Comcast CEO hints at mobile service for small business customers

Xfinity Mobile
Having wireless in the mix helps Comcast reduce churn overall as it's bundled with broadband service, according to CEO Brian Roberts.

Comcast CEO Brian Roberts hinted this week about plans to soon offer small business customers wireless service.

Currently Comcast’s Xfinity Mobile service is available to the company’s consumer broadband customers, with an MVNO relationship that allows subscribers to ride on Verizon’s network. At the end of 2020, Xfinity Mobile had 2.8 million subscriber lines, adding 246,000 in the fourth quarter.

Speaking at the Morgan Stanley Technology, Media & Telecom Conference Wednesday, Roberts mentioned conversations with Verizon to extend service to small business customers, and indicated more details will be unveiled in the coming weeks.

“We wanted to make that wireless available to small businesses. That wasn't something we were doing previously. So we sat down and had a very constructive dialogue,” Roberts said, according to a transcript. “And while I don't, again, today, have the fruit of that conversation for you, but what I can say is in several weeks, we will be able to come back with evidence of why we believe this will increase our sales and increase our velocity in the wireless business.”

RELATED: Comcast adds 246K wireless subs in Q4

He went on to say one can assume they’re talking about different kinds of pricing and packaging for customers that take Comcast’s products in a way that continues to be profitable for the company.

“That's the advantage of the wireless scale that we're starting to get. We work very constructively with Charter and Verizon,” Roberts said.

The Comcast Business Mobile site already says Comcast Business Mobile service is available for Comcast Business Internet customers, offering “by the Gig” shared data (1 GB/$15 per month, 3 GB/$30 per month, 10 GB/$60 per month) or unlimited data for $45 per month per line.  

But it then directs businesses to the Xfinity Mobile site, gauging interest from customers with this message:

“We’re working on extending Comcast Business Mobile to Comcast Business Internet customers … One of our specialists will reach out when we’re ready to help you and your team.”  

RELATED: Charter CEO says the company has 2.5M MVNO subscribers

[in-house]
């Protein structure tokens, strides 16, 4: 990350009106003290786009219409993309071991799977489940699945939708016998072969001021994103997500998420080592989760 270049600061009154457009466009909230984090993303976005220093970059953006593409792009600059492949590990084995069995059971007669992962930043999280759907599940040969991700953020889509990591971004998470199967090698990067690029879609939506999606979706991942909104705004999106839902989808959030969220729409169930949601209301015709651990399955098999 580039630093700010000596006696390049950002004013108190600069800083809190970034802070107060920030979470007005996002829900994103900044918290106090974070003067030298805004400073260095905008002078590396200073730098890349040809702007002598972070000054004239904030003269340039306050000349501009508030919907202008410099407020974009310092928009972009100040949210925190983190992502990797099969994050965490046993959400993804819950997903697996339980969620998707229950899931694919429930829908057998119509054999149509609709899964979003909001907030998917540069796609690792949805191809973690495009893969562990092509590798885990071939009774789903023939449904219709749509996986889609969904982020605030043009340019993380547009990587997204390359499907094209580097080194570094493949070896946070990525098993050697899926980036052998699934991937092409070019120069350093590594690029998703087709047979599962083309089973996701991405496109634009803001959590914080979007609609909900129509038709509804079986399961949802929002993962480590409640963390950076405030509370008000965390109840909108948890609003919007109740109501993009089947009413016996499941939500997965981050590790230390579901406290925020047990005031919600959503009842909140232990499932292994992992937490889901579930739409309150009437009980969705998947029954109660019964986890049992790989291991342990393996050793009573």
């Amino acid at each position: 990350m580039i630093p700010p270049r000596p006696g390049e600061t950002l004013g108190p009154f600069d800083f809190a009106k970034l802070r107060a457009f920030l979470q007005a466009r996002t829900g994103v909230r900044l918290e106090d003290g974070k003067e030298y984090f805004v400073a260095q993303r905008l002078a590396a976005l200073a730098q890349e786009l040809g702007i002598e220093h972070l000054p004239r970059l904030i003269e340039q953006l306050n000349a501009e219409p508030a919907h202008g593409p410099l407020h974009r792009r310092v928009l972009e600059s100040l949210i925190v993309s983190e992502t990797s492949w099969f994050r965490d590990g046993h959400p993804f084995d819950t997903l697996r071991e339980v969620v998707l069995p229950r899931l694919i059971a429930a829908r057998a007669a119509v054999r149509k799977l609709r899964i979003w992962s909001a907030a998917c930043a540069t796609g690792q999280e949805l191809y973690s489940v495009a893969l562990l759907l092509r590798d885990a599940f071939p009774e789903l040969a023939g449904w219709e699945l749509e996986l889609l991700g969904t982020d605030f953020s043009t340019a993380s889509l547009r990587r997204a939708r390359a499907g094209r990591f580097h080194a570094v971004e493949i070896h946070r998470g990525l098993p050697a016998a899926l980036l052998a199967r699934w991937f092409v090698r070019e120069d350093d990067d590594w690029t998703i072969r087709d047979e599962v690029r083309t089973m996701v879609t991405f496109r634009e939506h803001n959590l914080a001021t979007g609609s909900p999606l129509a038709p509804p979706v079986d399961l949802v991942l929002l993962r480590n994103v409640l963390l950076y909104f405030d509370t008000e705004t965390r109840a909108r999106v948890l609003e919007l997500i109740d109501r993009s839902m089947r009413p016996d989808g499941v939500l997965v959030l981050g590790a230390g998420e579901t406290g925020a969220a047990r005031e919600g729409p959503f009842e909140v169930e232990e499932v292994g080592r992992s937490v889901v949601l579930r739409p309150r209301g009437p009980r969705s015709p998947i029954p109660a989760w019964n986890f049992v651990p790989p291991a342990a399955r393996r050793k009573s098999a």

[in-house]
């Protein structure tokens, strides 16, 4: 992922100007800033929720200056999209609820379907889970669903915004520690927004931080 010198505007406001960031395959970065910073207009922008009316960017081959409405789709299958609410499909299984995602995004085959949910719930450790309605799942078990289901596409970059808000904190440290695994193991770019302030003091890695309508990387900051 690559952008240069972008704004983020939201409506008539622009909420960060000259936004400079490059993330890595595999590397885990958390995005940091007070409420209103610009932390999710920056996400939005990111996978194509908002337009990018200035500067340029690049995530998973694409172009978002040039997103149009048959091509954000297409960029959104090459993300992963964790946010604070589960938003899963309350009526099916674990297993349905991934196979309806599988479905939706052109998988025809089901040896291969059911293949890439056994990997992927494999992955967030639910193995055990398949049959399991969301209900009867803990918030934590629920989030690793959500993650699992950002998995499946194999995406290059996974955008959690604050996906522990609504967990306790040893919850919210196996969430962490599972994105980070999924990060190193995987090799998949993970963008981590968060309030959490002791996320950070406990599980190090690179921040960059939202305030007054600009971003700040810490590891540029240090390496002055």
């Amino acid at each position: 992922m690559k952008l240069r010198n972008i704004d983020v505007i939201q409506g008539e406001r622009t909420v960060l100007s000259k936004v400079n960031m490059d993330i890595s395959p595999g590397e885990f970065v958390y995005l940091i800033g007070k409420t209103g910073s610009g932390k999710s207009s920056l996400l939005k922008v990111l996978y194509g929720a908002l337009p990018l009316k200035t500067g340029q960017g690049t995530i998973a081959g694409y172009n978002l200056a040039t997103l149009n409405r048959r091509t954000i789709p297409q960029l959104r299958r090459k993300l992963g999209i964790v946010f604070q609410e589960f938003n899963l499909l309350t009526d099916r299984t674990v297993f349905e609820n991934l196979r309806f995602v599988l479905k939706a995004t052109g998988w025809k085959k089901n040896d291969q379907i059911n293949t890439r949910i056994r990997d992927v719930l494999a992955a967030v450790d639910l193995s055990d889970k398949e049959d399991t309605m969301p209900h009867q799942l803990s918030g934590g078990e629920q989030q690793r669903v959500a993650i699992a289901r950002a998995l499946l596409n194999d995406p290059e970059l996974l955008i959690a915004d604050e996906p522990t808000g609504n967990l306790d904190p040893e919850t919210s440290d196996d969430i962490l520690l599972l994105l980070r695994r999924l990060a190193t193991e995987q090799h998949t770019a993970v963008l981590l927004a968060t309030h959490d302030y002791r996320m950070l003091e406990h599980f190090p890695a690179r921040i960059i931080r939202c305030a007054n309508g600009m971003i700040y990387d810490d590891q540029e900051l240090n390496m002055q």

Jeff Moore, principal of Wave7 Research, believes a move by Comcast into mobility for business customers makes sense.

“This is a logical extension of being a wireless carrier,” Moore told Fierce. “Xfinity Mobile has not been involved in business wireless connectivity, wireless prepaid or IoT. These are all logical adjacencies for Xfinity Mobile to consider.”

During the Morgan Stanley event, Roberts also couldn’t talk about spectrum auctions (Comcast was a qualified bidder, partnering with Charter, at the recent C-band auction but didn’t purchase any licenses). Verizon, meanwhile, spent more than $45 billion on C-band spectrum and has an investor day scheduled for March 10, when it's likely to talk about C-band.

Roberts reiterated that Comcast’s eventual goal is to “be able to have a mix between the MVNO and offloading dense areas, and I think we have a path to do all of that.”

Comcast scooped up priority access licenses (PALs) in the Citizens Broadband Radio Service (CBRS) 3.5 GHz auction last summer and have talked about developing ways to use the spectrum to offload traffic in dense, high-usage areas. The cable operator wants a planned auction for spectrum at 3.45-3.55 GHZ to be structured in a similar fashion as CBRS.

RELATED: FCC’s Rosenworcel circulates draft order on 3.45-3.55 GHz

When it comes to Comcast’s consumer mobile customers, Roberts on Wednesday pointed out that having wireless in the mix helps reduce churn overall as its bundled with broadband service.

“What we found in the early years is that we also get – just as we said about Flex – we got a 20 basis point reduction in churn for a customer who takes wireless,” something the company first saw in the early days of triple play bundles. “We’re saving you money and giving you as good or better product than what you had before we saved you money.”

And he acknowledged the importance of handsets for current and the next generation of customers.

“Your mobile device is as important as your broadband connection,” Roberts said. “It’s as important as your television, some days, more important, less important, depends how you’re feeling and your connectivity.”

Comcast’s Wi-Fi also plays a role in its mobility service, not just in Wi-Fi offload with a network of Wi-Fi hotspots available to Xfinity Mobile subscribers, but the in-home experience as well.

During Covid, Comcast deployed different versions of the latest Wi-Fi, he said, “getting ready for personalized experience with that Wi-Fi for each customer, you know what you’re consuming, what your kids are consuming.” 

Customers have a lot more detail about their Wi-Fi usage, according to Roberts, with more announcements coming this year regarding broadband innovation.